Last week CNN aired a trilogy called CNN Presents: God's Warriors, and, thinking that this sounded interesting, I TiVoed the series. I'm currently making my way through the first in the series - God's Jewish Warriors (the other two parts of the series being God's Muslim Warriors and God's Christian Warriors) - but it's slow going because each episode is two hours long. I'm really interested in religious history, and while I'm not political, I am interested in the relationship between religion and politics.
So far, at least, it's been very interesting because the host, Christina Amanpour, had researched the effects of Judaism, Islam, and Christianity on Israel and the world at large. I'm only about 45 minutes into God's Jewish Warriors, but I had a small epiphany while watching: Everyone is so sure that God is on his or her side, but I wonder if God isn't taking sides, if He is just trying to teach us kindness and how to maintain peace, that there is more than one way to teach such things. I do not believe that my life as a Catholic means that God is any more on my side than He is on the side of a Muslim or Jew, or on the side of anyone else claiming religious certainty. Perhaps organized religion grew out of cultural, geographic, and historical circumstances such that a people in a certain part of the world received God's Word at a time when a certain set of religious dogma was culturally sensible to a large portion of the population. Certainly Christianity 2,000 years ago wasn't conducive to gender equality - arguably the Middle East even now isn't entirely conducive to such radical thoughts; yet there was a distinct need for religious growth that evolved in turn into Judaism, Islam, and Christianity, and that there was a need to start teaching kindness, tolerance, and love, and to start the (excruciatingly) slow process of equality among everyone despite gender or culture. Similarly, I've noticed that disagreement over a given country's policies have begun to cause that person to be branded anti-fill-in-the-blank. Do you think Bush is doing nothing but causing severe problems? Anti-American! Siding with the Israelis? Anti-Semitic! Or at least misinformed on both counts.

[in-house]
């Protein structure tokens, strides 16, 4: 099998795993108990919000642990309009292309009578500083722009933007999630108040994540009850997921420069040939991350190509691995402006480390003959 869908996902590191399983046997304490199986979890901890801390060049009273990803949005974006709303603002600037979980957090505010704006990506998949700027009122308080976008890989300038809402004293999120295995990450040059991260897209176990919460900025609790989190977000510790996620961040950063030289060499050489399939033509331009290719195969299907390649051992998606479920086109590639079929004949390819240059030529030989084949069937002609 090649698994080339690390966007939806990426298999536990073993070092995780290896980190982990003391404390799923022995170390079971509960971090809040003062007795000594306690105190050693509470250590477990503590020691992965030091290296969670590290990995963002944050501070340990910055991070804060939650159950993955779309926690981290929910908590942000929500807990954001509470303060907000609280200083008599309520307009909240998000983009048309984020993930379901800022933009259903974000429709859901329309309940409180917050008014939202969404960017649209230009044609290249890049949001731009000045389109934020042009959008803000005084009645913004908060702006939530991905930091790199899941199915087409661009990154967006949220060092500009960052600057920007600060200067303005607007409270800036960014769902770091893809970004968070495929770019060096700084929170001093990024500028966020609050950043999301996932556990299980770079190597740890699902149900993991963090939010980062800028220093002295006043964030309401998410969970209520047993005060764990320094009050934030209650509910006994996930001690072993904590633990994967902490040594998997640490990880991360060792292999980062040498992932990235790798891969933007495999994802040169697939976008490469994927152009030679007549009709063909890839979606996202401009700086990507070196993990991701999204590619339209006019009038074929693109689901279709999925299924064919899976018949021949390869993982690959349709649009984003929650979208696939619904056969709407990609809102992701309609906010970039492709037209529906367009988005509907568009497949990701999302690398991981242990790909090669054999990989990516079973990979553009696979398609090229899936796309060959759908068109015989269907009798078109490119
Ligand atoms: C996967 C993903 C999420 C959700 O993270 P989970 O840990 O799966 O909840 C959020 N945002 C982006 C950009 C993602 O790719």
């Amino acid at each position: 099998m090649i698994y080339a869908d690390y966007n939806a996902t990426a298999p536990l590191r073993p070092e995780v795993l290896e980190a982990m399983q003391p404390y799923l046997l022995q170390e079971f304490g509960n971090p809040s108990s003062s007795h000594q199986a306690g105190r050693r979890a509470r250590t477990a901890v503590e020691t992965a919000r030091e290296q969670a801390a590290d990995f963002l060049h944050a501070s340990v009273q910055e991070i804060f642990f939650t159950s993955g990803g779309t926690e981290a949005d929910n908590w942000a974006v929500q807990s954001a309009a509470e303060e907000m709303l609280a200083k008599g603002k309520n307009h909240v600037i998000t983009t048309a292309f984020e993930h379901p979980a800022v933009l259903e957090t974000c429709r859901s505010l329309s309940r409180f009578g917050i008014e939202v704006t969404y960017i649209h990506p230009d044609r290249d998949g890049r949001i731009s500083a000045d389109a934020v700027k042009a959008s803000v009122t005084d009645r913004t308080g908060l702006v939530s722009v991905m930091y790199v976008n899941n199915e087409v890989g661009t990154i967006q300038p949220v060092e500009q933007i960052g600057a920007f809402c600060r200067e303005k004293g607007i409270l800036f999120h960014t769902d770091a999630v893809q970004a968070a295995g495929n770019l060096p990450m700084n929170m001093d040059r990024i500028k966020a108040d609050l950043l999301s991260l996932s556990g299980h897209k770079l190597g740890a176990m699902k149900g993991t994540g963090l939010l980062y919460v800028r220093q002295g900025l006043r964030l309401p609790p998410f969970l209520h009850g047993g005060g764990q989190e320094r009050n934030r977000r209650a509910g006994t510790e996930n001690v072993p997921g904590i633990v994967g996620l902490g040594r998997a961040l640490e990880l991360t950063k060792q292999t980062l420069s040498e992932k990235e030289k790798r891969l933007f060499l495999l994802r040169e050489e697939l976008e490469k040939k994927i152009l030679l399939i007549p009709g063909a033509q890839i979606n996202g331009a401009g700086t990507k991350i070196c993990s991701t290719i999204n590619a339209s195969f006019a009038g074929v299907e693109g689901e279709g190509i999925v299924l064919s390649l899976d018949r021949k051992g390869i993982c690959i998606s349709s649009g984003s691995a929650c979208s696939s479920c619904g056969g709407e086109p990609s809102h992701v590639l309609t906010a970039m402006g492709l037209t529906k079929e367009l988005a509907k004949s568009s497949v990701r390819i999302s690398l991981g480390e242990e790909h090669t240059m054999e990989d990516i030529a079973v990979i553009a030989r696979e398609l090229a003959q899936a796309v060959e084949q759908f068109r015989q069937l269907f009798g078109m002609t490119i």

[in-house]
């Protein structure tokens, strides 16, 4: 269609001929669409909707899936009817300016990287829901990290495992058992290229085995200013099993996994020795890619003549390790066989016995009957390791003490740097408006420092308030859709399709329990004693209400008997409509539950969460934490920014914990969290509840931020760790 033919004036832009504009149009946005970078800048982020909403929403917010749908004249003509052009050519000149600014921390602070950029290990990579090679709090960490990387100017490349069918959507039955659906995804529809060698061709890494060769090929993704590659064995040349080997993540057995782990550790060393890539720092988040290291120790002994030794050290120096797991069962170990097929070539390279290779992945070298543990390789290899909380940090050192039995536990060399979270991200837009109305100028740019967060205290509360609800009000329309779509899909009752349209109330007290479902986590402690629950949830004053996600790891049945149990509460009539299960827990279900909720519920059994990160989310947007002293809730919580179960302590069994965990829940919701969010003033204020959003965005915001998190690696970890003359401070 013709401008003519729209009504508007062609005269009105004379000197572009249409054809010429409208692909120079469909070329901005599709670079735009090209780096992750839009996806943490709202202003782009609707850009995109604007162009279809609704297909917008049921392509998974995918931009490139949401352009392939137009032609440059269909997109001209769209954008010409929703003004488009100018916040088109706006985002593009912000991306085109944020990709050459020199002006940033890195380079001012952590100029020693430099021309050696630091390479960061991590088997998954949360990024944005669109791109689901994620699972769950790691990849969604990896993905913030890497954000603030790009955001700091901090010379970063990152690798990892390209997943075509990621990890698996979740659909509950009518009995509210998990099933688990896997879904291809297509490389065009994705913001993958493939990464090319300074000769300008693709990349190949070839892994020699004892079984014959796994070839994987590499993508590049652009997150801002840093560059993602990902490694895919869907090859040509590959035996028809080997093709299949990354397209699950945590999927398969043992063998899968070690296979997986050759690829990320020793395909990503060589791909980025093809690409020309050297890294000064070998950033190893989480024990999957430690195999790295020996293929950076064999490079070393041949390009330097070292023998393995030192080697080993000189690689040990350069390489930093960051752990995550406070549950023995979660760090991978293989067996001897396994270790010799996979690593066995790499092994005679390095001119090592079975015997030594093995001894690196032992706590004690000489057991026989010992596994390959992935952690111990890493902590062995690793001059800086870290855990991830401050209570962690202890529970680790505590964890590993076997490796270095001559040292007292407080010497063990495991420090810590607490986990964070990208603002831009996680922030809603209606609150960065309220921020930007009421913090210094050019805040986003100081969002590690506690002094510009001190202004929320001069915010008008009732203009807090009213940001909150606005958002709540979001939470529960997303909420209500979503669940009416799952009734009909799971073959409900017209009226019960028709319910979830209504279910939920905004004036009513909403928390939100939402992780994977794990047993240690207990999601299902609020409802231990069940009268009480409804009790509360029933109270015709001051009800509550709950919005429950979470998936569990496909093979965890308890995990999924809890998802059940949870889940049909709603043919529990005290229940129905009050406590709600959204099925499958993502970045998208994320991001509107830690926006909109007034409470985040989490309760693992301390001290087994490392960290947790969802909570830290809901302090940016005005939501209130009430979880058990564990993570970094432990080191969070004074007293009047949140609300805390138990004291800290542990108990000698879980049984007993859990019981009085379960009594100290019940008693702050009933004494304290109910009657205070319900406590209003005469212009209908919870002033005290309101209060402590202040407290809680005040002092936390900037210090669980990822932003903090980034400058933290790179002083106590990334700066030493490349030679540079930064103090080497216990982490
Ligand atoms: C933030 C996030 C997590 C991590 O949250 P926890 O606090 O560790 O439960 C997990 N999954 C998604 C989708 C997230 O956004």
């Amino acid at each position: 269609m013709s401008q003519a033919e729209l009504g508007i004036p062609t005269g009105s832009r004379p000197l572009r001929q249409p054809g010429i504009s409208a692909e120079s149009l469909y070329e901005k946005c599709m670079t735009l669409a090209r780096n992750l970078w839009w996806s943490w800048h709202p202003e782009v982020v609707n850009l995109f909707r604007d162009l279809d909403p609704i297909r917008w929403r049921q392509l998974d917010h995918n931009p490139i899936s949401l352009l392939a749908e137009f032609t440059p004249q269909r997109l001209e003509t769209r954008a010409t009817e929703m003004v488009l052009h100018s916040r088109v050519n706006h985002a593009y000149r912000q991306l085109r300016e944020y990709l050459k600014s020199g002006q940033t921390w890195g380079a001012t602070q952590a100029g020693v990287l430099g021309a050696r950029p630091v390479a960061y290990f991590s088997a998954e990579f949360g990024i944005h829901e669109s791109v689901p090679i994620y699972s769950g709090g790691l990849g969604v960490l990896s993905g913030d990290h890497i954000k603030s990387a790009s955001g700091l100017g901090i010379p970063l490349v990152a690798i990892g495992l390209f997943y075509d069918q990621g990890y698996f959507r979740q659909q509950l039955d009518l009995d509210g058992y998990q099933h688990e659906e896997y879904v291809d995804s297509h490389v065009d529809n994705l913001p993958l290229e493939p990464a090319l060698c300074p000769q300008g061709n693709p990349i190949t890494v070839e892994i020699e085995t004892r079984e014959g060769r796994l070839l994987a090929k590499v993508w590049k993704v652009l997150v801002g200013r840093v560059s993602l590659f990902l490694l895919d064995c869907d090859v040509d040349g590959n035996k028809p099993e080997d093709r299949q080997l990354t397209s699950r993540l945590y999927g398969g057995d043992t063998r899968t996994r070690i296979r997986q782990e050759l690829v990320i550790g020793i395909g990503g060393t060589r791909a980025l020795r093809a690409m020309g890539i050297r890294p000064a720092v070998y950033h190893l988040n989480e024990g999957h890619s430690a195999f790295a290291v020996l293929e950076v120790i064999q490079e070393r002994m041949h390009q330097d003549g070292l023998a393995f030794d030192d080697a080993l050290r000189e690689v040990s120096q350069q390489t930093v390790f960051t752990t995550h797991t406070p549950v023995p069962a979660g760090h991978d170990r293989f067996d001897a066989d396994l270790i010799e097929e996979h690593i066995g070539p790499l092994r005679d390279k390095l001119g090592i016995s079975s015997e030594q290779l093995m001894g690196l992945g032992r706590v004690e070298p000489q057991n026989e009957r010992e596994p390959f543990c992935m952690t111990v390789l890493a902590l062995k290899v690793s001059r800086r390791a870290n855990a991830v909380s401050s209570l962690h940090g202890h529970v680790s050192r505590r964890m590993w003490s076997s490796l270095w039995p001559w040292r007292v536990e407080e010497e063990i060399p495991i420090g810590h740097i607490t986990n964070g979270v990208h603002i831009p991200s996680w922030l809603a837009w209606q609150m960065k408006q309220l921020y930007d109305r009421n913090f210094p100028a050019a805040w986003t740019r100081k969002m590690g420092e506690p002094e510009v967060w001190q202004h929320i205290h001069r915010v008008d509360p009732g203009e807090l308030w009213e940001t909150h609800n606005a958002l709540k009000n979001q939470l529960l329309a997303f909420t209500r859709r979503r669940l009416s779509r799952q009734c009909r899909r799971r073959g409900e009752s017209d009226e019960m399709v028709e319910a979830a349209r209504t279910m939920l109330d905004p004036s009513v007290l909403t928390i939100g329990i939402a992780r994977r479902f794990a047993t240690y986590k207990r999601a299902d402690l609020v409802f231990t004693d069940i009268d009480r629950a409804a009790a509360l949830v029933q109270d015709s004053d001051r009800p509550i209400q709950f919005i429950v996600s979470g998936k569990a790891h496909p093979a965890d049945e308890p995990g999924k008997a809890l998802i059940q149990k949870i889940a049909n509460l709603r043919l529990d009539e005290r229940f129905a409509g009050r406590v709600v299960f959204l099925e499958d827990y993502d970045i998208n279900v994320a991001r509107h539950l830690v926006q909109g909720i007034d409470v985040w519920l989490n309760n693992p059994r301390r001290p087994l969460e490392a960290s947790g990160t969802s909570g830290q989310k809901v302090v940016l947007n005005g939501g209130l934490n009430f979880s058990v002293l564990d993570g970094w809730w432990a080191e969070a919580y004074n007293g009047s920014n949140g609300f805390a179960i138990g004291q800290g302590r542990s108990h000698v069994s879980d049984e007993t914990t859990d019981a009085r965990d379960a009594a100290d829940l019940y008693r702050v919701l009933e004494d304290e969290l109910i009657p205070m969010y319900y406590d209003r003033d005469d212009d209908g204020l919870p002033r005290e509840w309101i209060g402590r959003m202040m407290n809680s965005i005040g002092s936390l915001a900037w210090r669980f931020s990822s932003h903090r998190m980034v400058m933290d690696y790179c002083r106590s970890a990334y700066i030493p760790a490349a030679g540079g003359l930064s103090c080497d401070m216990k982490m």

(As a side note, one of the practices of Catholicism I've been struggling with over the course of the past year or two is the Catholic church's stance on women in the priesthood. I believe it was either John Paul II or Benedict XVI who argued that because Jesus' Apostles were men, because Jesus did not ordain women, no woman now can be ordained a priest. (I wish I could find the specific source of who said that; I remember having come across it some time back.) So far as I know there is no specific place in the Bible that disallows the priestly ordination of women. I suspect that at 2,000 years ago in that part of the world women were hardly seen as equal, and there would have been trouble for any woman seen evangelizing and proselytizing.)
I know there are people who think that religion is the root cause of all the world's evil, but this is not a line of discussion I'm likely to want to pursue. I'm just now finding the means to express the specific challenges I'm facing in my own internal religious struggle and this particular epiphany led me to a way to verbalize it.